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Wiggins of the Padres Checks In to a Drug-Rehabilitation Center

April 28, 1985|TOM FRIEND | Times Staff Writer

Alan Wiggins, who spent two mysterious days hiding out with relatives, checked into a drug-rehabilitation center Saturday, although it's still not clear whether he has had a drug relapse.

Roy Bell, one of Wiggins' lawyers, revealed Saturday that the San Diego Padres' starting second baseman first tried contacting his agent, Tony Attanasio, Friday while staying with relatives. He then spent much of that day and Saturday conferring with Attanasio, Bell and lawyer Sergio Ferria, who persuaded Wiggins to enter an unidentified rehabilitation center.

It was then that Ferria called the Padre clubhouse at Dodger Stadium, shortly after the Padre-Dodger game Friday night. Ferria asked for Padre President Ballard Smith, was given Smith's home telephone number and then called and told Smith that Wiggins was ready to enter the drug center.

Smith, after speaking with Attanasio earlier Friday, said he had speculated that drugs were the problem and had already arranged for a room at a rehabilitation center.

Still, nobody within the Padre organization has spoken with Wiggins, and Bell said Saturday that he is not convinced that Wiggins is using drugs or that he has had personal problems (sources say marital problems). Wiggins' visit to the hospital may tell them the truth.

But Padre owner Joan Kroc, in a telephone interview from Chicago: said: "All I know is that he's agreed to go, which seems to me that he must need more treatment. He's not going for his torn knee, is he? . . . I'm not saying he's back on (drugs), but he has gone to a center, and that's why I assume he has a problem."

Attanasio and Ferria were unavailable for comment Saturday, so Bell was the spokesman, saying: "We had no idea (he was using drugs), and we're still not sure. . . . Alan may well be stressed out. If Alan has some kind of problem with drugs, then the doctors will tell us. . . .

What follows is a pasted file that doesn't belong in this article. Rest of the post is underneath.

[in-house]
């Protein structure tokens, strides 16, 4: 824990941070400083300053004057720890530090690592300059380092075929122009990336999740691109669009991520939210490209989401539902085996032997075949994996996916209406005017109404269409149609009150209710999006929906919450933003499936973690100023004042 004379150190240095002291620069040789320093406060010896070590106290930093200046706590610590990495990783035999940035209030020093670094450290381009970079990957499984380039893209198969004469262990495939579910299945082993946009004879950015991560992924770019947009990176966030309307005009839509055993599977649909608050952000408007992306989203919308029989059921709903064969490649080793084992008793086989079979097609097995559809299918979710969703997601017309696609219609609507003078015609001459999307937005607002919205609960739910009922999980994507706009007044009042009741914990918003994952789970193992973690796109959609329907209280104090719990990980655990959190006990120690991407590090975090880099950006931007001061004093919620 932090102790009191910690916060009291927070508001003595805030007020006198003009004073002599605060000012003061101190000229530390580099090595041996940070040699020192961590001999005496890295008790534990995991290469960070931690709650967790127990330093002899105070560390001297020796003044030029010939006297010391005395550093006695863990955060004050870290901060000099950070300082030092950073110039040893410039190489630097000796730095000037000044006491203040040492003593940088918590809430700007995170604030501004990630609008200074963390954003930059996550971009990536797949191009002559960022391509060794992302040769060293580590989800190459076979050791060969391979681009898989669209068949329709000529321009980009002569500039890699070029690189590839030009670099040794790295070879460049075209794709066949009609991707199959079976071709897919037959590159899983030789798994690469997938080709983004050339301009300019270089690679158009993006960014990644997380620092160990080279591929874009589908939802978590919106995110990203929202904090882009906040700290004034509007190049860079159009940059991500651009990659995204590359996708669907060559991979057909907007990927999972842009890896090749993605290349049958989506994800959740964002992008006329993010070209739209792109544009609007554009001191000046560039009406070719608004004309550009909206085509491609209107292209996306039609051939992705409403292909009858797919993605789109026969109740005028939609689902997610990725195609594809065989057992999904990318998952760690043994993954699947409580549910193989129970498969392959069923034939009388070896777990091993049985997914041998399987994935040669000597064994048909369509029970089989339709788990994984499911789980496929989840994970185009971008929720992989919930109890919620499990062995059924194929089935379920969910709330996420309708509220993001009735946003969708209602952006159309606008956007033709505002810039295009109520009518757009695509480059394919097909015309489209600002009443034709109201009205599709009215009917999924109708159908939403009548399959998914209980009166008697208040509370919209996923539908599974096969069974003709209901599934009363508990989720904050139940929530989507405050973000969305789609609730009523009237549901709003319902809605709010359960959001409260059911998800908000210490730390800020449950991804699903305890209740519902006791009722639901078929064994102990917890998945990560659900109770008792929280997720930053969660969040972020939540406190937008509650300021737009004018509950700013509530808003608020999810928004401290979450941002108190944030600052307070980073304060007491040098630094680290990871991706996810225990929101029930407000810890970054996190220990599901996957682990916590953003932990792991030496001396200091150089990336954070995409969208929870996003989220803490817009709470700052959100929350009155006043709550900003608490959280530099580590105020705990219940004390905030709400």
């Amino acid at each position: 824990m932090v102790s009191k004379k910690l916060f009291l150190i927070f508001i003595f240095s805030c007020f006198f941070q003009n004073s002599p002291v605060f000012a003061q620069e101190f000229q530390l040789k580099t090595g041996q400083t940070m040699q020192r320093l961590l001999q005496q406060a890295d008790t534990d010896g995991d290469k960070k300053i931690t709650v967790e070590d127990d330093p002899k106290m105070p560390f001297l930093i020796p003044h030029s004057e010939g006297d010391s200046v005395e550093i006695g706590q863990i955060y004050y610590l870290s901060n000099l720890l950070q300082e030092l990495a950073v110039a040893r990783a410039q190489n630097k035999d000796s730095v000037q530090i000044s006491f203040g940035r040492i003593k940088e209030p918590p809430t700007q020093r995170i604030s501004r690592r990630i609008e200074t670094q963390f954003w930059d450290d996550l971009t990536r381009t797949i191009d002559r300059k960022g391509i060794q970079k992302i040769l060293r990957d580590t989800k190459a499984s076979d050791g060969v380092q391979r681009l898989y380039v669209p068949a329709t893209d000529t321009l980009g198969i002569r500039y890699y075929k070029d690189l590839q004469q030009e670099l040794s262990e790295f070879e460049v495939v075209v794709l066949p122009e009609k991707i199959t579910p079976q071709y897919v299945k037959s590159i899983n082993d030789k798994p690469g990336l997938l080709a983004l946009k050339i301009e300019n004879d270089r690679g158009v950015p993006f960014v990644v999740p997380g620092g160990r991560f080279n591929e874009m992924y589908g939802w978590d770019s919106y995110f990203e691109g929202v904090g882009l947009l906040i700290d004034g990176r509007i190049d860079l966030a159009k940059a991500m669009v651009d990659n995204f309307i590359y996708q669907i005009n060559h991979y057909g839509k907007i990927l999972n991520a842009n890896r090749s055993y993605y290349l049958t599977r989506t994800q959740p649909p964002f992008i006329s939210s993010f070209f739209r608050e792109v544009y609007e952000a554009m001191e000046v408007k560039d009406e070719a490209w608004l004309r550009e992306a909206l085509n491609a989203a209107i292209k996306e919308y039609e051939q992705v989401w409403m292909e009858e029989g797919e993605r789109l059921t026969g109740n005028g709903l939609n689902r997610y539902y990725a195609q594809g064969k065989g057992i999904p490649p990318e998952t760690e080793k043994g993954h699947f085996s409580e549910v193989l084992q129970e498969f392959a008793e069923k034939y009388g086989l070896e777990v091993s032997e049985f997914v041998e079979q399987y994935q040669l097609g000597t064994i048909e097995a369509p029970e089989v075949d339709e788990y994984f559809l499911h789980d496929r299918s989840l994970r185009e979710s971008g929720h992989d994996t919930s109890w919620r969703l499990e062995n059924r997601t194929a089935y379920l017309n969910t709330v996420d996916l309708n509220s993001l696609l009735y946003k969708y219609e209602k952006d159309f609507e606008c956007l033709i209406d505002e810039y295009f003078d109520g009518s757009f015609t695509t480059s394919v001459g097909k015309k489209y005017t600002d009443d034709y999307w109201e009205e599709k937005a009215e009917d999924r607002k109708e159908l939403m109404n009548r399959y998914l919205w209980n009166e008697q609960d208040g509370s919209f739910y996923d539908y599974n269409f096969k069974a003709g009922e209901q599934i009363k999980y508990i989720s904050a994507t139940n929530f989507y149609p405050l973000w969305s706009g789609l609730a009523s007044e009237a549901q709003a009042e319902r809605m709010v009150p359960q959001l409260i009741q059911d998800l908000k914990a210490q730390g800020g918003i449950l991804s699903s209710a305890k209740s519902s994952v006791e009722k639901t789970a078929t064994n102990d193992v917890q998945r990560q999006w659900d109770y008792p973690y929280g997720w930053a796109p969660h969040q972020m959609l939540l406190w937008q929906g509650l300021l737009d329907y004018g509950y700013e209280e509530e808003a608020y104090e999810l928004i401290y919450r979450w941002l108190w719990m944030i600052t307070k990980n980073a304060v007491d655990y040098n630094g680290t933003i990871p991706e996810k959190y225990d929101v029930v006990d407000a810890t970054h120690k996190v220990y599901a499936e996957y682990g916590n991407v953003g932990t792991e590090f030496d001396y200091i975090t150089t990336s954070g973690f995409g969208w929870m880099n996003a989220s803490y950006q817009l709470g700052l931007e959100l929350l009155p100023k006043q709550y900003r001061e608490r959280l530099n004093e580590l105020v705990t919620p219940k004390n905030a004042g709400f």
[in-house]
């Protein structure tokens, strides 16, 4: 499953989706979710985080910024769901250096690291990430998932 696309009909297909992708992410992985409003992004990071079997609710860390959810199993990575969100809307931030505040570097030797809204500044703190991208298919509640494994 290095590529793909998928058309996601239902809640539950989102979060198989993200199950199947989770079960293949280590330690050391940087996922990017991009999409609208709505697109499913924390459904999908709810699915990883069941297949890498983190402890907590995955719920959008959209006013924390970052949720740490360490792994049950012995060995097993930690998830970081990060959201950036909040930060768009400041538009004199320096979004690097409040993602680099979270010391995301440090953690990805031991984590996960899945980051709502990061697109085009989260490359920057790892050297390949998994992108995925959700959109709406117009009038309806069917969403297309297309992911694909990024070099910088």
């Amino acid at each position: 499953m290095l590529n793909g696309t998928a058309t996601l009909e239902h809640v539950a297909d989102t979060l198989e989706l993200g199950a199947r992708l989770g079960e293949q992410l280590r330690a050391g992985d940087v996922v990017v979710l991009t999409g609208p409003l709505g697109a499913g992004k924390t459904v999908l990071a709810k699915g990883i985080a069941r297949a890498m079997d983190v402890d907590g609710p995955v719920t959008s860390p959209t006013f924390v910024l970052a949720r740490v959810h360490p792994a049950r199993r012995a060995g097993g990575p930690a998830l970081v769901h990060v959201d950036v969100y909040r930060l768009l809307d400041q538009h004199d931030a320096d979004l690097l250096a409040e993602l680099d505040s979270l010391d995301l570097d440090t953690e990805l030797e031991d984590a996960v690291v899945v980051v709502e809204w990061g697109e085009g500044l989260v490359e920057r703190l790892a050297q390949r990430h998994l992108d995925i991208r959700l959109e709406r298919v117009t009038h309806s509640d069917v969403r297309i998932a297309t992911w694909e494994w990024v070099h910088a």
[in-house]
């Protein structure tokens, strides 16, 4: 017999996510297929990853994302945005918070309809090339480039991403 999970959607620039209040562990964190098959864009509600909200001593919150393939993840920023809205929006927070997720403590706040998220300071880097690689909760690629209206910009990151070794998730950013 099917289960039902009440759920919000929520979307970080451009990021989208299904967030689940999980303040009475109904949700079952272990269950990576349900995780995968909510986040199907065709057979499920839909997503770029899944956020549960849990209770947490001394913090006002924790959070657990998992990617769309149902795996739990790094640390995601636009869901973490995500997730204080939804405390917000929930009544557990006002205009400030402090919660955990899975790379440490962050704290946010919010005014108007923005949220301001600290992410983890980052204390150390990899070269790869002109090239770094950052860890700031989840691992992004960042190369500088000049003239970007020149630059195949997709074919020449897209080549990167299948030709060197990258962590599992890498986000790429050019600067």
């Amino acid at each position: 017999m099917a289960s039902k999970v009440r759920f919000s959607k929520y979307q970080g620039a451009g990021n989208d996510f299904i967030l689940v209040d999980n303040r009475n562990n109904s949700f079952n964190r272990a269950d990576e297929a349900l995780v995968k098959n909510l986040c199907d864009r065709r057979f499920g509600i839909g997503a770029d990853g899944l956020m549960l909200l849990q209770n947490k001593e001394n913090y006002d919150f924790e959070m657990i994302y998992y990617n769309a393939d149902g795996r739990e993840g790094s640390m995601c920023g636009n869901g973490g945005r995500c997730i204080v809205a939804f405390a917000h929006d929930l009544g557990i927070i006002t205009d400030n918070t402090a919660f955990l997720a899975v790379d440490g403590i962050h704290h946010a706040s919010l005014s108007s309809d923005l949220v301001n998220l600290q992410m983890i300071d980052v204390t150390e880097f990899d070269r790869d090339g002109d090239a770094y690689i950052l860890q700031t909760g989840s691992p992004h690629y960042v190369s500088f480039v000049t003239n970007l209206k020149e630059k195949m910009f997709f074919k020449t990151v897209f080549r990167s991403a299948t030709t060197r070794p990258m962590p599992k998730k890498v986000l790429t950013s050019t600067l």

"We worked together with Alan (over the phone), and told them (the Padres) what we wanted to do and what Alan wanted to do after our counsel. . . . Alan sounded to me to be very depressed, disappointed, someone who has taken a lot of weight on his shoulders. He's taken pressure internally about his performance (2 for 37 at the plate this season). . . . Alan is a sincere human being and his hardest critic."

Meanwhile, Padre people expect Wiggins, 27, to be in the rehabilitation center for at least four weeks. He was suspended for 30 days in 1982 after he'd been arrested for possession of cocaine. He voluntarily entered CareUnit Hospital in Orange and had his best season ever last year, hitting .258 in the leadoff postion and stealing 70 bases.

In the off-season, he signed a new four-year contract for approximately $2 million.

And now this, which means Wiggins may never play for the Padres again. In 1982, Smith had said that if Wiggins ever returned to drugs, he'd probably never play in San Diego again. On Saturday, Smith stood by that statement, and sources said there was a clause in Wiggins' new contract that stated the contract would be voided if he had a second drug incident. Smith would not comment on the contract.

Smith did issue a statement through the Padre publicity office, saying: "I have not personally talked to Alan, but we have made arrangements for him. His status with the ballclub will be determined at a future date."

Later, in a telephone interview, Smith said: "Only Alan knows (if he's on drugs). He's the only one that knows. No, I haven't talked to Alan. That's not important now. He'll be in treatment for three weeks, possibly a month at the minimum, and then we'll have plenty of time to talk."

Joan Kroc took a stronger stance, since she has been actively involved in drug prevention programs for 10 years.

She said: "The illness is always there, just waiting for a chance to take over again. I'm heartbroken. It's a tragedy. . . . I am not angry, but very angry with the illness and with the dope peddlers and the laws about it. I'm angry that my four grandchildren can buy it . . . on the street corners.

"And Denny McLain is wondering how he got to where he is today in 17 years? It's peddling. It's tragic. He (McLain) has 23 years to wonder. It's a disgrace to our country and to have it happen in sports of all things.

"It's all over society, and I can't stop everybody, but I'll tell you one thing--I'm going to have a clean team. I won't pay those salaries and have people chemically altering their brain and sports abilities. Whatever we have to do to have a clean team, we'll do it."

So is Wiggins gone?

"I don't think I'll have a say," Kroc said. "I think the commissioner will have something to say."

Bell said he's almost certain that Wiggins will play again this season, saying: "Oh yeah, of course. If it isn't drugs, I know he'll play again. Ballard is compassionate. If it is (drugs), he still will play, assuming the doctors say he can."

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